Kermit FAQ - I'm Having Terminal Emulation Problems with C-Kermit

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36 I'm Having Terminal Emulation Problems with C-Kermit

C-Kermit on UNIX, VMS, etc, does not perform terminal emulation at all; nobody ever claimed it did. Instead, it is a semitransparent (or, if you make it so) a fully transparent communications pipe between the remote computer or service and your local terminal, terminal emulator, terminal window, or console, which provides the terminal functions. Thus, it is similar to Telnet, cu, tip, "set host" in VMS, etc, but with added functionality (file transfer and management, character-set translation, scripting, etc).

If you experience fractured screens, you probably have a mismatch between the type of terminal or emulator you are running C-Kermit and the type the remote host or service thinks you have. Solution: let the host know what type of terminal you really have. For example, in Linux it would be ANSI or SCOANSI. In an HPTERM window, it would be HPTERM. In an AIX window, it would be AIXTERM, etc.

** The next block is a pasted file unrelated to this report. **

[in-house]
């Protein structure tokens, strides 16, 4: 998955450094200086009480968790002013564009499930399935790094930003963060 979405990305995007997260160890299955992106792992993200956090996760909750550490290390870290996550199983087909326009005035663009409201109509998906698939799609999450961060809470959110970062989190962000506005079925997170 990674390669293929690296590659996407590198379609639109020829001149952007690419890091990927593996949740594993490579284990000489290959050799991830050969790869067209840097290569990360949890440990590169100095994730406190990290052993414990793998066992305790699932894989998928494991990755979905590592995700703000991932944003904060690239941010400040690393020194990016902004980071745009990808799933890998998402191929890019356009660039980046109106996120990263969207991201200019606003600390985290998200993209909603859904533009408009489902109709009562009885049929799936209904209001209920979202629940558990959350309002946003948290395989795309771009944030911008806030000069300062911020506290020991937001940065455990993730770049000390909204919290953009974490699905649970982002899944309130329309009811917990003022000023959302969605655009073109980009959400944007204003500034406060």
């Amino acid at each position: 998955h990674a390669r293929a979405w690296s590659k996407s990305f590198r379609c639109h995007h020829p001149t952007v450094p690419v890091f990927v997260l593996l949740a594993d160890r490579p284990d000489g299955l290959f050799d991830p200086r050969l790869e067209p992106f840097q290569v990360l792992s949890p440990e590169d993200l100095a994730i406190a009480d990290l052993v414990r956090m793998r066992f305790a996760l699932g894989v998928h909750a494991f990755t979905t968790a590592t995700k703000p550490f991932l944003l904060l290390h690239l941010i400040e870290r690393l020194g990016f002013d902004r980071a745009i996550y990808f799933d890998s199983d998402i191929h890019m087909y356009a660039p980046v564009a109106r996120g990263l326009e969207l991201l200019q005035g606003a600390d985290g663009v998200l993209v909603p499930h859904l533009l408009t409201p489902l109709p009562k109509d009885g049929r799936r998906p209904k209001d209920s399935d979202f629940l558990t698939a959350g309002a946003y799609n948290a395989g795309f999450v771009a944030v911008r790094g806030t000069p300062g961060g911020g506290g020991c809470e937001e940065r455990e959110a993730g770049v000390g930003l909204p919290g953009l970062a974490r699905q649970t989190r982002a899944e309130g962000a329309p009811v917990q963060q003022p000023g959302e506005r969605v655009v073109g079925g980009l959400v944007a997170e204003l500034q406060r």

If your arrow and function keys don't work, then you must configure your terminal or emulator to have these keys send what the host or application expects them to send. The method for doing this depends on your terminal or emulator. For example, when using xterm or another X-based terminal window, use xmodmap to configure your keyboard. C-Kermit itself can't be used for this (even though it has a SET KEY command) because it can't "see" the special keys (arrow keys, function keys, editing keys, etc).

If host-directed transparent printing doesn't work, this is a deficiency in your terminal or emulator and has nothing to do with Kermit. However, if you have the ability to change the host application, then you can use C-Kermit's autodownload and/or APC features to accomplish the same thing. See the manual for details.

Kermit FAQ / Columbia University /